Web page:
Born Free Foundation - Keep Wildlife in the Wild

Big Cat Diary May 2016

Jean Byrd Centre Blog
May 2016
Written by Headman Matyumza and Kelvin Buys, Animal Care Assistants

The team at Shamwari

Shamwari Conservation Experience volunteers

Hello everyone, warm greetings from us and from the cats. We all are doing great. 

It’s been a quiet month for us here at the Jean Byrd Centre. We had few visitors coming in.  If we do not have guests we do a lot of work like gardening, and there is also the usual work of changing the water in the water troughs and picking up the bones and faeces inside the hospital camps and main enclosures, and sometimes during the week we drive down to the Julie Ward Centre to assist the guys with preparing the meat and cleaning.

Twenty students from SCE visited to get more information on what BFF is all about. Megan [Vet nurse] came with Catherine to check up on our cats and Dr Johan was also here just to check up on the cats.

Then we received more very lovely students from SCE (Wildlife). Most of them didn’t know what the Born Free Foundation is doing, so it was our platform to explain and answer the questions.

Kelvin and a bucket of lion faeces – lovely!



Shada is doing very well and we see her more often at the bottom right corner of her main enclosure staring at the wild animals grazing close to the perimeter fence, sometimes stalking her neighbors especially Jora. What we notice this season is that she likes to move up and down by the bottom fence line, after that she will run fast towards her shelter; maybe she’s making herself warm, it’s cold now here. The big girl is very calm even to our visitors she is not grumpy and they love her very much, they will say “she’s big”. 

Kuma, rescued from Abidjan Zoo, Ivory Coast.  Arrived Shamwari March 1999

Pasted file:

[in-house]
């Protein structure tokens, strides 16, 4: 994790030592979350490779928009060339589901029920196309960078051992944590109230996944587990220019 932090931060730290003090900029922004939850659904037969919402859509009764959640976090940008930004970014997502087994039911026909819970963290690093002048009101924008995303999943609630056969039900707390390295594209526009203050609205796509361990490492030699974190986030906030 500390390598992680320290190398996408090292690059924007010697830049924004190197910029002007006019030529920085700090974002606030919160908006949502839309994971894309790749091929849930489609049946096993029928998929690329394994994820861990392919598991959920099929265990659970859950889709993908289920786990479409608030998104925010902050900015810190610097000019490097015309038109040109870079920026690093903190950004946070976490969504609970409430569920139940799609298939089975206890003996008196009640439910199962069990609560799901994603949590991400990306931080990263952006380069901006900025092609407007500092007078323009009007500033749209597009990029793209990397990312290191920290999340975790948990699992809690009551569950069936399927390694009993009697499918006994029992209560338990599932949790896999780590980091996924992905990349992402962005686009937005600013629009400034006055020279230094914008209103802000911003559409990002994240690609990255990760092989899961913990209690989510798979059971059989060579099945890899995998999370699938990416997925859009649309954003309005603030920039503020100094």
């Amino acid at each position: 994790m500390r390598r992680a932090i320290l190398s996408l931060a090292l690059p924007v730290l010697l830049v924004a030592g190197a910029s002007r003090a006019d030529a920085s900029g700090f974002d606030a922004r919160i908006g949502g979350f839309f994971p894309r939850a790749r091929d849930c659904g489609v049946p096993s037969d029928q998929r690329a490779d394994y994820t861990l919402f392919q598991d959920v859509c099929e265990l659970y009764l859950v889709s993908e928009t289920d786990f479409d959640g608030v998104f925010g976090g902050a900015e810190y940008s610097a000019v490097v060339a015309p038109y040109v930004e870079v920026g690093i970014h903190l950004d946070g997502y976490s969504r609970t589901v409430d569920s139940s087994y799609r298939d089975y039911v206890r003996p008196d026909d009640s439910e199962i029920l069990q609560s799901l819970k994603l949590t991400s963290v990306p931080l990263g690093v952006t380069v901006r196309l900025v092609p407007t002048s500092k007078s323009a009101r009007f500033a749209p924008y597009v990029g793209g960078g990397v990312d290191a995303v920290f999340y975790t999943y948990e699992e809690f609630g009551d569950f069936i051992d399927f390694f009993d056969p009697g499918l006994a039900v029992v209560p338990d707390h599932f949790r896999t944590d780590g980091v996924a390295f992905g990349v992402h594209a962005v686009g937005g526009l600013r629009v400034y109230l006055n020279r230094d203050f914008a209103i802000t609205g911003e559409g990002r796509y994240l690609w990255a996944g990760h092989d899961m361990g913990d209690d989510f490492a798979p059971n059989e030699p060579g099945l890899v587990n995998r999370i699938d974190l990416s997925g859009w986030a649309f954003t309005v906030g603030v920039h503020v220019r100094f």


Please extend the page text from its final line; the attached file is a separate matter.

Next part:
Kuma is looking a bit of an old gentleman these days (Kuma will be 20 years old in July.  He is keen for his food, but he struggles a bit to eat it, perhaps because his teeth are worn and broken.   We notice too he is limping a bit when he is walking.  According to Dr Johan he said it might be arthritis so he will give him treatment, then we will see from there. Kuma is still using the main camp a lot, sometimes you will see him at the bottom section and later he moves up to his favorite spot behind the hospital camp. 


Jora and Black are doing brilliantly well and taking their food very well. The boys now are always at the top of their enclosures in the shelter of the bushes,  especially in the morning. We think it’s because of the weather and during the early or 08h15 tour we see them in the distance. They are quite active some mornings, we will find them roaring, moving up and down then in the afternoons they will be sleeping enjoying the heat of the sun. They still love each other, always together, it is impossible to see them apart because of the bond that they have.

We have noticed Black’s mane is growing, and it is getting  more black and it looks beautiful, even the guests they will say how beautiful his mane is.  Jora’s mane is still the same to us we don’t see any difference at the moment. 

Leda and her daughter Rhea, rescued from Limassol Zoo in Cyprus.  Arrived Shamwari June 2009

They are doing excellently and taking their food very well, eating it all.  Mother and daughter they like to check each other out in their adjacent enclosures. Leda is using her main enclosure more often than the hospital camp.  During the fence check we see her behind the shelter close to the main gate, we think it’s because there are nice bushes there that block the wind and the sun shines nicely there. The guests they don’t see her much now; but if she wants to be seen she will come out.

Rhea is using both enclosures but on cold days you won’t see her, she will be in the main camp hiding in the bushes there. The guests who visit us here sometimes only see her from a distance on top of her shelter in the main camp.  

Born Free Foundation
Broadlands Business Campus, Langhurstwood Road
, Horsham, RH12 4QP, UK - Charity Reg. No. 1070906

Share | |